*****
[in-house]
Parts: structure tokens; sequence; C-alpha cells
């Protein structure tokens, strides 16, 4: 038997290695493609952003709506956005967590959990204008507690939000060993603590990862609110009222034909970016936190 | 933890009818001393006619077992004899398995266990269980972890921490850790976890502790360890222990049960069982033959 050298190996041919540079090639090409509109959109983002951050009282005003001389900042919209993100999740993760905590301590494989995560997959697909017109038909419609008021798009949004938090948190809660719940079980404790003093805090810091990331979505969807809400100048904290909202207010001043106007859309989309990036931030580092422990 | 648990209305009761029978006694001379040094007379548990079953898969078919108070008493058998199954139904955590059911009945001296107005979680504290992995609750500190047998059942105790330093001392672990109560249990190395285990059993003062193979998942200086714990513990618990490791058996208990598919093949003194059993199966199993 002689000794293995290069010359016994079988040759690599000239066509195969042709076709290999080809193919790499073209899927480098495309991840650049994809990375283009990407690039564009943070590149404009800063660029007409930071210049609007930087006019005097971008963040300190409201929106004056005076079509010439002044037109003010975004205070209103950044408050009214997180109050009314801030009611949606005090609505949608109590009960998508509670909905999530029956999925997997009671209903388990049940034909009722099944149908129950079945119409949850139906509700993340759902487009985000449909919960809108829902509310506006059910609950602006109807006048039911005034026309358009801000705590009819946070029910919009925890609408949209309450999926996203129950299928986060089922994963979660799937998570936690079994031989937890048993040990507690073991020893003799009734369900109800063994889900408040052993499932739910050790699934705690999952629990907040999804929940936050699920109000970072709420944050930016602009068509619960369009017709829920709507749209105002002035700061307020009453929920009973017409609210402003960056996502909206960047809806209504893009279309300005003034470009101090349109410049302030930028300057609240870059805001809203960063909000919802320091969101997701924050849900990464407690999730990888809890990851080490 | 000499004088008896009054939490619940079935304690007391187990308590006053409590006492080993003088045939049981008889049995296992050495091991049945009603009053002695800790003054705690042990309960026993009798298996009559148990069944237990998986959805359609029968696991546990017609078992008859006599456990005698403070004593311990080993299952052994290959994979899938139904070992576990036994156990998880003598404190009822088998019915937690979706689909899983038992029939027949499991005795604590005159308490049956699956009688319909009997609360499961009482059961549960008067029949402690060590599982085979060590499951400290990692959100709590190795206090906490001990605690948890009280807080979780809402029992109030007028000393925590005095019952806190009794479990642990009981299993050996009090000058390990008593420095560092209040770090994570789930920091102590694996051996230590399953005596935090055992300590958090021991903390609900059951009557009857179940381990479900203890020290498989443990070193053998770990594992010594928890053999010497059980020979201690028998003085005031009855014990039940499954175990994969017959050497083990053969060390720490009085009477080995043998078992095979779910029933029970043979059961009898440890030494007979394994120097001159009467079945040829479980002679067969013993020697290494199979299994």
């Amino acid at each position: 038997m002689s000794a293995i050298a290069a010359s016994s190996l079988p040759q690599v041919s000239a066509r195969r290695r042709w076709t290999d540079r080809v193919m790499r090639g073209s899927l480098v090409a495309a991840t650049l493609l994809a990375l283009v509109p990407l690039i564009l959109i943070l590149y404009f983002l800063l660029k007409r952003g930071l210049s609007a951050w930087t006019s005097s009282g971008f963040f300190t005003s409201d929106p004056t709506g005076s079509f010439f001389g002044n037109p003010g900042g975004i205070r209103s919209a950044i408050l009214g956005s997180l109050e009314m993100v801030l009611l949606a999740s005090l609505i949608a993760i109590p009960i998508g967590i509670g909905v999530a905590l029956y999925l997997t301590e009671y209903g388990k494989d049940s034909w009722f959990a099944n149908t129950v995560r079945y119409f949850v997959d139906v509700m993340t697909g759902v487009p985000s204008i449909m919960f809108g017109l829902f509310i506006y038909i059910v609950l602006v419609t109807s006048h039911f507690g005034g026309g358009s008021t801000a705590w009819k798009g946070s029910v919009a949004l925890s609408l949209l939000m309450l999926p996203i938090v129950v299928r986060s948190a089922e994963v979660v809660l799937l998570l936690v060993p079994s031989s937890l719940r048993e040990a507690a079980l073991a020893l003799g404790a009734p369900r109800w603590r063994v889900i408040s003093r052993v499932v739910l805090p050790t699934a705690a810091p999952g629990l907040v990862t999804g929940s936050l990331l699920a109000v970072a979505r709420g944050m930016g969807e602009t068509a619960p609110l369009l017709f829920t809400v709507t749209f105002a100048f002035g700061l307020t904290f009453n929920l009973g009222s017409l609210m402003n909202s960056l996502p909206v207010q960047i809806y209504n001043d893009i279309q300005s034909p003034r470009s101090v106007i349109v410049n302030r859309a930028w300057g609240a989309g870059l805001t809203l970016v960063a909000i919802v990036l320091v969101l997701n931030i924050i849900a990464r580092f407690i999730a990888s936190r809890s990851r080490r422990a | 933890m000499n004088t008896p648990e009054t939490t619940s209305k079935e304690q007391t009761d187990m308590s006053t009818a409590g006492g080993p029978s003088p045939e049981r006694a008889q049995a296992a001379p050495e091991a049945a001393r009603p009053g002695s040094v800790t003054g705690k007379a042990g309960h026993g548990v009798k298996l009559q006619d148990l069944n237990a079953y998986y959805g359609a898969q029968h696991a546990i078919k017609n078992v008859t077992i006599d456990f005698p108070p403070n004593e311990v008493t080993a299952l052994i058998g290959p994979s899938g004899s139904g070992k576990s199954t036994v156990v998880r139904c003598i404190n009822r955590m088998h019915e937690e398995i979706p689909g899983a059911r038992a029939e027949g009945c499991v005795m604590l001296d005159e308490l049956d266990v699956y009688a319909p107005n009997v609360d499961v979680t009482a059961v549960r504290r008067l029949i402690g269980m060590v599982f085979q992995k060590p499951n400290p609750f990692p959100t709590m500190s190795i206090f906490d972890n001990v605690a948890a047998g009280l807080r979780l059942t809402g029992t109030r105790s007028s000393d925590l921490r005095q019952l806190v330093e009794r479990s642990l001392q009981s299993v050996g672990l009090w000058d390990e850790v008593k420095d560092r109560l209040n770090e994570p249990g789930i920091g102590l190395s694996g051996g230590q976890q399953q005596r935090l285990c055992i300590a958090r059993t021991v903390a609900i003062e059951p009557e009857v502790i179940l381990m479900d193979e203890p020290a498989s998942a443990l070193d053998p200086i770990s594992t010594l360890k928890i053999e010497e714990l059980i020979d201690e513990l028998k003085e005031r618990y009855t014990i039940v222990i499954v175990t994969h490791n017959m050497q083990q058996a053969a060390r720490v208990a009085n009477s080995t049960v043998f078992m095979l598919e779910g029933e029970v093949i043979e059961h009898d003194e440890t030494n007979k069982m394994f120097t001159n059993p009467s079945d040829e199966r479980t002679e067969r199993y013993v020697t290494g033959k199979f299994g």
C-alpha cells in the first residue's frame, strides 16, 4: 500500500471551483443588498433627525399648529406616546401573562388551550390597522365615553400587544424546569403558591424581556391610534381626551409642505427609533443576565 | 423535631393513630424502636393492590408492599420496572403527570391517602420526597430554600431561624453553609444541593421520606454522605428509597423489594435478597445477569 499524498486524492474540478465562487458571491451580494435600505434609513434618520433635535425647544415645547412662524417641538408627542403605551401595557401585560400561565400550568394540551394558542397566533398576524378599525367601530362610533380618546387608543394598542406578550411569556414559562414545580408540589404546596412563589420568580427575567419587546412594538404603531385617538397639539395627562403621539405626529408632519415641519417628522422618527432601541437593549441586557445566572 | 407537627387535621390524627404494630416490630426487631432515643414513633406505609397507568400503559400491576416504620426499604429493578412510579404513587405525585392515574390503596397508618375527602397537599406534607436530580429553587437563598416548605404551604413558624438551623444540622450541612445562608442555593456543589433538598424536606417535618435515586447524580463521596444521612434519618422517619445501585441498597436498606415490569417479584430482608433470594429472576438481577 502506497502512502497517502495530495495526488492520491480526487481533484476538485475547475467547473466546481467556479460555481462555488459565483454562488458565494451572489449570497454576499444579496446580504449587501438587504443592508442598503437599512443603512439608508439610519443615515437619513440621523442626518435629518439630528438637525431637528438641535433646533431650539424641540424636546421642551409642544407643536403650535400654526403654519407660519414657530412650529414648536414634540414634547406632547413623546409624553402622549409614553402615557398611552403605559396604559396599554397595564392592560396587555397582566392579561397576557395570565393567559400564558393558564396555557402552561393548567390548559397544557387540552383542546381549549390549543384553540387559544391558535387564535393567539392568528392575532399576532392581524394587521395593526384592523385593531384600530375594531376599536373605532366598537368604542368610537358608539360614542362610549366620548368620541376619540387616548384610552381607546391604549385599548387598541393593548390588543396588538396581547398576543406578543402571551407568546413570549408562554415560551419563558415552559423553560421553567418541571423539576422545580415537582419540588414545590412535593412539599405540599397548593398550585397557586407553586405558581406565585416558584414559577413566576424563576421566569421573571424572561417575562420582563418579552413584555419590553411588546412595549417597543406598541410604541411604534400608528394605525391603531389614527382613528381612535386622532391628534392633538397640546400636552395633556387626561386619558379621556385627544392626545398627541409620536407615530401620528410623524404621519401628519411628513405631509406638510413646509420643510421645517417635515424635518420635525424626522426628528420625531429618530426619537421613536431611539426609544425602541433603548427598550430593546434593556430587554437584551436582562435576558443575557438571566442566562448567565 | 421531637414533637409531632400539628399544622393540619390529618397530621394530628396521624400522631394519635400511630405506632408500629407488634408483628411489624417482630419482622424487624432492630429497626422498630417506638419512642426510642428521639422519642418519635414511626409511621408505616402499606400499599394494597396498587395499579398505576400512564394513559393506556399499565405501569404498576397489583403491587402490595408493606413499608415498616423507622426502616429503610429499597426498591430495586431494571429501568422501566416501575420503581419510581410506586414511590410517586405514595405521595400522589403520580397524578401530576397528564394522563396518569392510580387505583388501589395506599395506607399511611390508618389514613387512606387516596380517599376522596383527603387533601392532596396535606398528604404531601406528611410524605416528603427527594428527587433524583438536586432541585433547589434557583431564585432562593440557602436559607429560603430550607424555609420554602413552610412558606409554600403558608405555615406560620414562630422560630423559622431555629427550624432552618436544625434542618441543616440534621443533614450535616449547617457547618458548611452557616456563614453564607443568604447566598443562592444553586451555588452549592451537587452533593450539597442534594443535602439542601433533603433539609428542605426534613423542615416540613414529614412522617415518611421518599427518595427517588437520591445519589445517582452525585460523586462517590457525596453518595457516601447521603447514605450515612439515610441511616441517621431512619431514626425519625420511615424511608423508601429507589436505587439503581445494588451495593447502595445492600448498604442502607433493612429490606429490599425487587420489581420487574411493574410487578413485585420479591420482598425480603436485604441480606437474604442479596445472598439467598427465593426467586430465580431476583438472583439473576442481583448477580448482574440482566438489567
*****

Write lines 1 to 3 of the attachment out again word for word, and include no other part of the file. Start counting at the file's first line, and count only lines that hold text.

[in-house]
Parts: structure tokens; sequence; C-alpha cells
């Protein structure tokens, strides 16, 4: 038997290695493609952003709506956005967590959990204008507690939000060993603590990862609110009222034909970016936190 | 933890009818001393006619077992004899398995266990269980972890921490850790976890502790360890222990049960069982033959 050298190996041919540079090639090409509109959109983002951050009282005003001389900042919209993100999740993760905590301590494989995560997959697909017109038909419609008021798009949004938090948190809660719940079980404790003093805090810091990331979505969807809400100048904290909202207010001043106007859309989309990036931030580092422990 | 648990209305009761029978006694001379040094007379548990079953898969078919108070008493058998199954139904955590059911009945001296107005979680504290992995609750500190047998059942105790330093001392672990109560249990190395285990059993003062193979998942200086714990513990618990490791058996208990598919093949003194059993199966199993 002689000794293995290069010359016994079988040759690599000239066509195969042709076709290999080809193919790499073209899927480098495309991840650049994809990375283009990407690039564009943070590149404009800063660029007409930071210049609007930087006019005097971008963040300190409201929106004056005076079509010439002044037109003010975004205070209103950044408050009214997180109050009314801030009611949606005090609505949608109590009960998508509670909905999530029956999925997997009671209903388990049940034909009722099944149908129950079945119409949850139906509700993340759902487009985000449909919960809108829902509310506006059910609950602006109807006048039911005034026309358009801000705590009819946070029910919009925890609408949209309450999926996203129950299928986060089922994963979660799937998570936690079994031989937890048993040990507690073991020893003799009734369900109800063994889900408040052993499932739910050790699934705690999952629990907040999804929940936050699920109000970072709420944050930016602009068509619960369009017709829920709507749209105002002035700061307020009453929920009973017409609210402003960056996502909206960047809806209504893009279309300005003034470009101090349109410049302030930028300057609240870059805001809203960063909000919802320091969101997701924050849900990464407690999730990888809890990851080490 | 000499004088008896009054939490619940079935304690007391187990308590006053409590006492080993003088045939049981008889049995296992050495091991049945009603009053002695800790003054705690042990309960026993009798298996009559148990069944237990998986959805359609029968696991546990017609078992008859006599456990005698403070004593311990080993299952052994290959994979899938139904070992576990036994156990998880003598404190009822088998019915937690979706689909899983038992029939027949499991005795604590005159308490049956699956009688319909009997609360499961009482059961549960008067029949402690060590599982085979060590499951400290990692959100709590190795206090906490001990605690948890009280807080979780809402029992109030007028000393925590005095019952806190009794479990642990009981299993050996009090000058390990008593420095560092209040770090994570789930920091102590694996051996230590399953005596935090055992300590958090021991903390609900059951009557009857179940381990479900203890020290498989443990070193053998770990594992010594928890053999010497059980020979201690028998003085005031009855014990039940499954175990994969017959050497083990053969060390720490009085009477080995043998078992095979779910029933029970043979059961009898440890030494007979394994120097001159009467079945040829479980002679067969013993020697290494199979299994």